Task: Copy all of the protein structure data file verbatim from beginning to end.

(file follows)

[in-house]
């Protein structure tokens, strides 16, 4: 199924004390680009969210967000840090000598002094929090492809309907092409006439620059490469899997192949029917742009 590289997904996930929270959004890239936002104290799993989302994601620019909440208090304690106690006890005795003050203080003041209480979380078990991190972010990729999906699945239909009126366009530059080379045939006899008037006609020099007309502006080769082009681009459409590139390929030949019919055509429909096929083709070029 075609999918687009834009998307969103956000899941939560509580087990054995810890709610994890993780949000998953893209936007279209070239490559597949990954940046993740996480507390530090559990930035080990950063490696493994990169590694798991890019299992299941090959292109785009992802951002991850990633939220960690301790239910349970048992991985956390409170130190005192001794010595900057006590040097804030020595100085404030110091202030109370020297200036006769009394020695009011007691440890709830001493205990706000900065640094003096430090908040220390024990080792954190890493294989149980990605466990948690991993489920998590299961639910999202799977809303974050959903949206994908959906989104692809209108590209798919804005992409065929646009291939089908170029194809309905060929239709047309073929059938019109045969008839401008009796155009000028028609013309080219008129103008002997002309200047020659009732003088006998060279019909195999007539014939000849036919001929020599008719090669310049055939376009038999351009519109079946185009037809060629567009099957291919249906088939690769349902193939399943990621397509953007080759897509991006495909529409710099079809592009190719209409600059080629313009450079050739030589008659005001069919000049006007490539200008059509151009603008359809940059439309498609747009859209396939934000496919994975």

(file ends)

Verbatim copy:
[in-house]
């Protein structure tokens, strides 16, 4: 199924004390680009969210967000840090000598002094929090492809309907092409006439620059490469899997192949029917742009 590289997904996930929270959004890239936002104290799993989302994601620019909440208090304690106690006890005795003050203080003041209480979380078990991190972010990729999906699945239909009126366009530059080379045939006899008037006609020099007309502006080769082009681009459409590139390929030949019919055509429909096929083709070029 075609999918687009834009998307969103956000899941939560509580087990054995810890709610994890993780949000998953893209936007279209070239490559597949990954940046993740996480507390530090559990930035080990950063490696493994990169590694798991890019299992299941090959292109785009992802951002991850990633939220960690301790239910349970048992991985956390409170130190005192001794010595900057006590040097804030020595100085404030110091202030109370020297200036006769009394020695009011007691440890709830001493205990706000900065640094003096430090908040220390024990080792954190890493294989149980990605466990948690991993489920998590299961639910999202799977809303974050959903949206994908959906989104692809209108590209798919804005992409065929646009291939089908170029194809309905060929239709047309073929059938019109045969008839401008009796155009000028028609013309080219008129103008002997002309200047020659009732003088006998060279019909195999007539014939000849036919001929020599008719090669310049055939376009038999351009519109079946185009037809060629567009099957291919249906088939690769349902193939399943990621397509953007080759897509991006495909529409710099079809592009190719209409600059080629313009450079050739030589008659005001069919000049006007490539200008059509151009603008359809940059439309498609747009859209396939934000496919994975």